1) The Tragic Hero
The Phantom is described by others a genius in music and engineering, and as with many, his genius can also be construed as madness. We bear witness to his musical genius through both Christine and his own Opera that we later hear – Don Juan Triumphant. He trains Christine’s voice to impeccable beauty, and lets face it, the Music of the Night just makes you melt. But his genius also leads to madness. He becomes so obsessed with his own creation that he alone must have it. His obsession is his downfall. Like any tragic hero, the Phantom goes through a journey which changes him. He starts off as the mysterious killer and ends as the unrequited lover. The final part of the story of a tragic hero is that his own actions lead to his destruction. He fought for love his entire life, and in the end, loses it because the girl he loves fall in love with another man. He could do nothing to keep Christine from loving Raoul. He presumably comes to his end with one final act of selfishness. He looks beyond himself, and out of love for Christine and longing for her own happiness, frees her to run away with Raoul, leaving him alone where he decides for a final act to leave his old self behind as he flees from the pursuit of those in the Opera house.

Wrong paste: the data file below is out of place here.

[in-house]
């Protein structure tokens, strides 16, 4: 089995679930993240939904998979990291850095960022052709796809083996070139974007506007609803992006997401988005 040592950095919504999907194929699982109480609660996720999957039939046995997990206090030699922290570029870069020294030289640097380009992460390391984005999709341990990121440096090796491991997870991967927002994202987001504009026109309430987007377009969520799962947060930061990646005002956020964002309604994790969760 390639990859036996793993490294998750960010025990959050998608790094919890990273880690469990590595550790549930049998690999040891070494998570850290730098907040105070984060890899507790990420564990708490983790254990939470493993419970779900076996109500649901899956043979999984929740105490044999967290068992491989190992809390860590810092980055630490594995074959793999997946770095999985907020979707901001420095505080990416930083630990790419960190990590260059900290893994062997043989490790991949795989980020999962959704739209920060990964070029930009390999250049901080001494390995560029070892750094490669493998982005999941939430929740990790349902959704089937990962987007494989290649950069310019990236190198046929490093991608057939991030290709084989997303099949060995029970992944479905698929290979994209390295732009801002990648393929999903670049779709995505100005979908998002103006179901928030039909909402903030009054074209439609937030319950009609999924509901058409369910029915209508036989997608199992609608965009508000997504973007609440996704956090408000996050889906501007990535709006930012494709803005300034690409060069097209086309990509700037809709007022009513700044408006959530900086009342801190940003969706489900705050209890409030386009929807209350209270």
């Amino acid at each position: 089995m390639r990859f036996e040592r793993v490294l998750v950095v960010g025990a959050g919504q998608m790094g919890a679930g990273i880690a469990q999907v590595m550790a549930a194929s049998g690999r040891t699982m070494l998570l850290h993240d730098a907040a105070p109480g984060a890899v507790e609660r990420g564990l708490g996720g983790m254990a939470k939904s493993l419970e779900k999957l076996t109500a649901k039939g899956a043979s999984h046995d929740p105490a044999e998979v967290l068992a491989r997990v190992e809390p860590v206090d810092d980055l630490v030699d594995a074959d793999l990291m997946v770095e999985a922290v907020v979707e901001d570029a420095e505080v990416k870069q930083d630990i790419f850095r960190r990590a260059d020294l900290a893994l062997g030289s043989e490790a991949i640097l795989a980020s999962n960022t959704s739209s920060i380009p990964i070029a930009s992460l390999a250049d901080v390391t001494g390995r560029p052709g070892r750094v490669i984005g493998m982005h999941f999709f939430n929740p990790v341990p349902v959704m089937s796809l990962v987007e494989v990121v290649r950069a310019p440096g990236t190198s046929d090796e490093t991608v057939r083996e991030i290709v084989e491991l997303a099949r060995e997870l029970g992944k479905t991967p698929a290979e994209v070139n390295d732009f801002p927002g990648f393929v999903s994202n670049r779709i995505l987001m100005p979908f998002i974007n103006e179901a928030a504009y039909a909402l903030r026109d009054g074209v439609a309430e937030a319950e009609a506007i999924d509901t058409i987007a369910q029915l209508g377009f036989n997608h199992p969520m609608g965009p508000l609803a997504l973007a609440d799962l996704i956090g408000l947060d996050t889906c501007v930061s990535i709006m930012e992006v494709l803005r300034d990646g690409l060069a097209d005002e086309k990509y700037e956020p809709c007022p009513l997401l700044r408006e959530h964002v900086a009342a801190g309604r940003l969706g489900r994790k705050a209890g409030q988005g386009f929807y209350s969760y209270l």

2) The Tragic Villain
The Phantom at his villainy.
We all love a good villain, and our Opera Ghost certainly fulfills this role in many aspects. We witness him commit senseless murders and destruction of property all for his own little game. Christine sings that “He kills without a thought, he murders all that’s good…what horrors wait for me, in this the Phantom’s opera?”. He thrives on fear. Everyone in the plot is fearful against him except Christine. She is conflicted from her past image of him as her Angel of music, her slight attraction to him, and her now understanding of him as a murderer. Everyone else in the story spreads the horror stories of him and his magic lasso without the compassion that Christine exhibits. Finally, he manipulates for his own good and has no qualms about it, painting himself in innocent light to Christine as her Angel while all the while orchestrating a plot to keep her as his own forever. He overtly attempts to seduce her, just listen to all the lyrics from The Music of the Night, and it almost works until his charm wears off. When his attempts to win Christine over fail, he simply forces her to choose to either willingly love and be with him or send Raoul to his grave.